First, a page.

Chris Eldon Lee reviews ‘The 39 Steps’, which is at Theatr Clwyd until Saturday 22nd September.
Once he’d got over the shock – I expect even the dour John Buchan would be rolling in the isles at Patrick Barlow’s 21st century adaptation of his famous story ‘The 39 Steps’. Or possibly writing to his solicitor.
No, I’m sure he’d see the funny side of it…and forgive the unremitting super-clichés at the expense of his fellow Scotsmen. Take a tip from me. If you are Scottish, don’t wear a kilt to Theatr Clwyd this week. But do keep a hankie in your sporran. You will need it for the tears of laughter.
There are those who reckon this is the first spy story ever written; penned by Buchan whilst bedbound in Broadstairs in 1914. It was his greatest story…and, twenty years later, became one of Hitchcock’s finest films. Almost all of us must have vivid memories of it – as Robert Donat leaps from a train and stalks the Northern Moors perused by secret agents who will “stop at nothing”. (If your memories are in colour, then you saw the Robert Powell remake.)
And what Scarborough’s Stephen Joseph Company has done is put that Hitchcock film on stage – with every expense spared. It’s the econony of the production that makes it so utterly hilarious.
The story has 250 characters. They have a cast of four – one of whom portrays Richard Hannay throughout. Consequently, they soon run out of actors; requiring a dead body to suddenly spring up, be somebody else on the other side of the stage, and lie down dead again – all in full view. It’s that kind of mayhem. You just don’t know what ridiculous gag they are going to pull next.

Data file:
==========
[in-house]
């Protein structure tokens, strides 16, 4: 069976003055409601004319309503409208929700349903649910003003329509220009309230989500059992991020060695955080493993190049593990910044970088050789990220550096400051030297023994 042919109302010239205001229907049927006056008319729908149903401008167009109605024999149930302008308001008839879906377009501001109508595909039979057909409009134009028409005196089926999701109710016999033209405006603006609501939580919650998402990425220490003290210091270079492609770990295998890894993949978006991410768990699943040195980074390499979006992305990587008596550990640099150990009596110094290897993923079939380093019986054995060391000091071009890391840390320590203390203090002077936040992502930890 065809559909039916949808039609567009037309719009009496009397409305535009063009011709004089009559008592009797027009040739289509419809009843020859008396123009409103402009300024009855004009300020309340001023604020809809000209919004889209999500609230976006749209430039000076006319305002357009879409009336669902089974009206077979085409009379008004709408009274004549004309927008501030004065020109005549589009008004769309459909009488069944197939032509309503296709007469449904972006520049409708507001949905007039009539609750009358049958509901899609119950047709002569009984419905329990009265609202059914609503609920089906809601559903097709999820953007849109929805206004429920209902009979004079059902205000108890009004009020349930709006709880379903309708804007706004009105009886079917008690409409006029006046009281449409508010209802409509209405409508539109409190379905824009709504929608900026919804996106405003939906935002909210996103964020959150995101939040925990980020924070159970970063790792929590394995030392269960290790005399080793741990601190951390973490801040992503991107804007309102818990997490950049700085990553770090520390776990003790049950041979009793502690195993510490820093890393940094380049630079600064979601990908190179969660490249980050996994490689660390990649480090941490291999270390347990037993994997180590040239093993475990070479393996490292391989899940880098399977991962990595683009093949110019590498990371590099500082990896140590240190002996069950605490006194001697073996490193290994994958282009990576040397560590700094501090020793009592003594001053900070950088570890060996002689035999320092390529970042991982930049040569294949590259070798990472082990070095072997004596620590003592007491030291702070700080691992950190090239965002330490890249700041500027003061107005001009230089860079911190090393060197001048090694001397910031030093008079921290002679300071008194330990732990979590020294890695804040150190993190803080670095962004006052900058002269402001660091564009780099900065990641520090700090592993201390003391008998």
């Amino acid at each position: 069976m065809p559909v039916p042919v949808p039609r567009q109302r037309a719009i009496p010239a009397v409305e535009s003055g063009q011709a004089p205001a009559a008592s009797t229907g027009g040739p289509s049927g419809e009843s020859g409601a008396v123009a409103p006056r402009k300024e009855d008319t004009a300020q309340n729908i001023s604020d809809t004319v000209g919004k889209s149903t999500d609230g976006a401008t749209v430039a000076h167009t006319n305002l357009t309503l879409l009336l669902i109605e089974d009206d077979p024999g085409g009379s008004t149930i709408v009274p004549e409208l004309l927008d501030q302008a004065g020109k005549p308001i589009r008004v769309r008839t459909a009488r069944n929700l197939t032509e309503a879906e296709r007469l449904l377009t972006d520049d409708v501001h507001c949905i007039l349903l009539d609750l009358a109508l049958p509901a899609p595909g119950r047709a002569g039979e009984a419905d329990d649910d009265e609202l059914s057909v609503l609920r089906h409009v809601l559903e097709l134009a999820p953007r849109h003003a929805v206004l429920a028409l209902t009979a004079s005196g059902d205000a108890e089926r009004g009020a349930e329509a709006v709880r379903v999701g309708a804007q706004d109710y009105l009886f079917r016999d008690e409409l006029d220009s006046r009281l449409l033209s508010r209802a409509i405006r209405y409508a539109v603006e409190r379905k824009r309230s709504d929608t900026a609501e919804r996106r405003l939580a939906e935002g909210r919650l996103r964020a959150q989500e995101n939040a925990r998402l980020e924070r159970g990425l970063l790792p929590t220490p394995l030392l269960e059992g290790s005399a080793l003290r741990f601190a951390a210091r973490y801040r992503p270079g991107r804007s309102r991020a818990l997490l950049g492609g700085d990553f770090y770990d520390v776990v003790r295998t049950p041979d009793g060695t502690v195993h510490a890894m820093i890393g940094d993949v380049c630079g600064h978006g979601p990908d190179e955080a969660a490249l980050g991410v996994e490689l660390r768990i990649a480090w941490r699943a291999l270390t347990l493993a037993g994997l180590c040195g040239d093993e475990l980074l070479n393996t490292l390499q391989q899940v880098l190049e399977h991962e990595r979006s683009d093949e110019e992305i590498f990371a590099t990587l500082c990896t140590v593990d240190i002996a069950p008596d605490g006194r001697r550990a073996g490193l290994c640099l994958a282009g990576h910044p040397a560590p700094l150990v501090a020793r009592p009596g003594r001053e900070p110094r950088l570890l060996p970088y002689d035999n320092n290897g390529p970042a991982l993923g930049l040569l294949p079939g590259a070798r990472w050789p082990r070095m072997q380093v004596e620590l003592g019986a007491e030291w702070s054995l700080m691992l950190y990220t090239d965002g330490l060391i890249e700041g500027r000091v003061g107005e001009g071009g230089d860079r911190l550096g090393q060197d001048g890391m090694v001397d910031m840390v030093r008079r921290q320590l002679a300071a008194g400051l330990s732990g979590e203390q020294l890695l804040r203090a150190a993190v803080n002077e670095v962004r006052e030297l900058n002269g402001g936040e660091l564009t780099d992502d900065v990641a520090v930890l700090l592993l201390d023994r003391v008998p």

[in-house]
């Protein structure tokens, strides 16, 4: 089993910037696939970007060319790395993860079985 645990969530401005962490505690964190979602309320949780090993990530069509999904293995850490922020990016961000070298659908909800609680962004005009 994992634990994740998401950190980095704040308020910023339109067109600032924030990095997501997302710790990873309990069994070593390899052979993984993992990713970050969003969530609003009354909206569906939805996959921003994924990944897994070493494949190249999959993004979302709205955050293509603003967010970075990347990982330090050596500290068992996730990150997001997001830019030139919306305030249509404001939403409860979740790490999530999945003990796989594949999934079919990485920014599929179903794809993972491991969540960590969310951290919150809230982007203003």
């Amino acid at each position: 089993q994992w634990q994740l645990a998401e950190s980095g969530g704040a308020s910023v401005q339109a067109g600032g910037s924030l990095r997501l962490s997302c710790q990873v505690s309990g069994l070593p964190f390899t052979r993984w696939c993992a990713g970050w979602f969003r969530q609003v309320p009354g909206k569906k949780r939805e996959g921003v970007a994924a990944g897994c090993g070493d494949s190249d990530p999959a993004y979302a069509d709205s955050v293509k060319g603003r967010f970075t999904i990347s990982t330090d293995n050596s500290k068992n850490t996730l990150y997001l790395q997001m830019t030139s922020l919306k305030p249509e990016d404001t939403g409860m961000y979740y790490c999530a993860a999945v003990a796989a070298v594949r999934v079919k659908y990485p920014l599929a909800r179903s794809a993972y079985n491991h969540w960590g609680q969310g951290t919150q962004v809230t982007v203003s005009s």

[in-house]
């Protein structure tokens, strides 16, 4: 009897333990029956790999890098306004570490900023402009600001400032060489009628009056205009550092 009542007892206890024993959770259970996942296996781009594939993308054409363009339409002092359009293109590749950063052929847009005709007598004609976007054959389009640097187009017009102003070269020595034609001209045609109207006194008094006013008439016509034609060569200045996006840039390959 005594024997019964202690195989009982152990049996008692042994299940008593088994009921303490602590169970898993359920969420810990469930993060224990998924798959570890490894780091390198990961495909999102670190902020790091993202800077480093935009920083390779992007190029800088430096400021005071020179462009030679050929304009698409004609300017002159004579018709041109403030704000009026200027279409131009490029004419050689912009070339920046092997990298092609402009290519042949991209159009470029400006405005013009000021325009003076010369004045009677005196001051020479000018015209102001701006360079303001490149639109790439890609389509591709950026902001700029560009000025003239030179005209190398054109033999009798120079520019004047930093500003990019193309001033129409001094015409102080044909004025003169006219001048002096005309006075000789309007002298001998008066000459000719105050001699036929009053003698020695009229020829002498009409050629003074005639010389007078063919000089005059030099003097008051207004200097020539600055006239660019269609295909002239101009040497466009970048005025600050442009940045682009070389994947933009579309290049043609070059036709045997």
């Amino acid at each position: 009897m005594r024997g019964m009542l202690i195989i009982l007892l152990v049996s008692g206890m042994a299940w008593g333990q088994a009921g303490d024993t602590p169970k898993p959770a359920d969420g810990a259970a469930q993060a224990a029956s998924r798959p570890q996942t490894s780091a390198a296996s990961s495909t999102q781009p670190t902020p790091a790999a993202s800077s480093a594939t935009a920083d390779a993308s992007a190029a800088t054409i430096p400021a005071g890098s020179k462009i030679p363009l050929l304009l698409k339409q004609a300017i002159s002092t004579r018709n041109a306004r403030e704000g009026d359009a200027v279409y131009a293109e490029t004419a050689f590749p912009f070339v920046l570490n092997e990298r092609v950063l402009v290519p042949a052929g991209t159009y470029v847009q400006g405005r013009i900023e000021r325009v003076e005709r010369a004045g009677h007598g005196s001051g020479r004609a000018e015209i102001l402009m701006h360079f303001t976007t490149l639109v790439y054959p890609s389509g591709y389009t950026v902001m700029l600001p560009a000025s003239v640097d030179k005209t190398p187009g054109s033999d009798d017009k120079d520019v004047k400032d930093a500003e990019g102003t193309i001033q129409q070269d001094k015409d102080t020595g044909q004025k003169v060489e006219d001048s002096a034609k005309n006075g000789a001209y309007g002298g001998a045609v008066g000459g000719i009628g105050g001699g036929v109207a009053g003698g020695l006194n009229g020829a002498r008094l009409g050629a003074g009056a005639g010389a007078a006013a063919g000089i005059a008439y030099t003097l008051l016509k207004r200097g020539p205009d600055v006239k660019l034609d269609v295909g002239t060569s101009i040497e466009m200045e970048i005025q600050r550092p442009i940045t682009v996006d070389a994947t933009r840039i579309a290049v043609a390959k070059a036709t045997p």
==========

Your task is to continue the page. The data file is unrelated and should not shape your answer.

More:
It’s all done close-up, in the round, of course, Scarborough style, and begins with the curtain call. This is so the cast can gesture to the technical box and then blame the occupants for every theatrical indignity that follows.
Mind you, everybody pulls out every stop…to make the whole show work so wizardly.
Poor Hannay is bored with life at his pad in Portland Place until a mysterious woman arrives in his life and dies with a socking great dagger in her back. The chase is on. Trunks, doors, smoke machines and an extensive library of Argo Transacord sound effect records combine to create a train at speed – diving into dark tunnels and hurtling over viaducts. The Fourth Rail bridge is a pair of painter’s ladders. Jacket tails flap in the wind.
On another occasion, a WW1 bi-plane machine guns Hannay into a merry dance and then – in a direct pinch from the battle scene re-enactments in Scarborough’s Peasholm Park – dives at him in model form from a taunt wire.
Add to that a hat-swapping routine Tommy Cooper would be proud of, some of the quickest costume changes on the British stage, a plethora of silly Scottish dancing and the thickest ham and tomato sandwiches in captivity – and the chaos is complete.
The cast plays with the audience, mercilessly, at very close quarters. Front row faces are rudely framed in a baronial picture gallery. One character practically went to sleep with his head in my wife’s lap.
Yet, despite the audacious liberties taken with the tale, it is told earnestly and honestly. Buchan’s pleas for a just and good world are honoured to the hilt. His integrity shines through the spoof and satire. Which is why I think even he would enjoy the travesty of it all. And so will you.
The actors Sam Jenkins-Shaw, Ameilia Donkor, Laura Kirman and Niall Ransome were drenched in sweat by the end – and I was wetting myself too.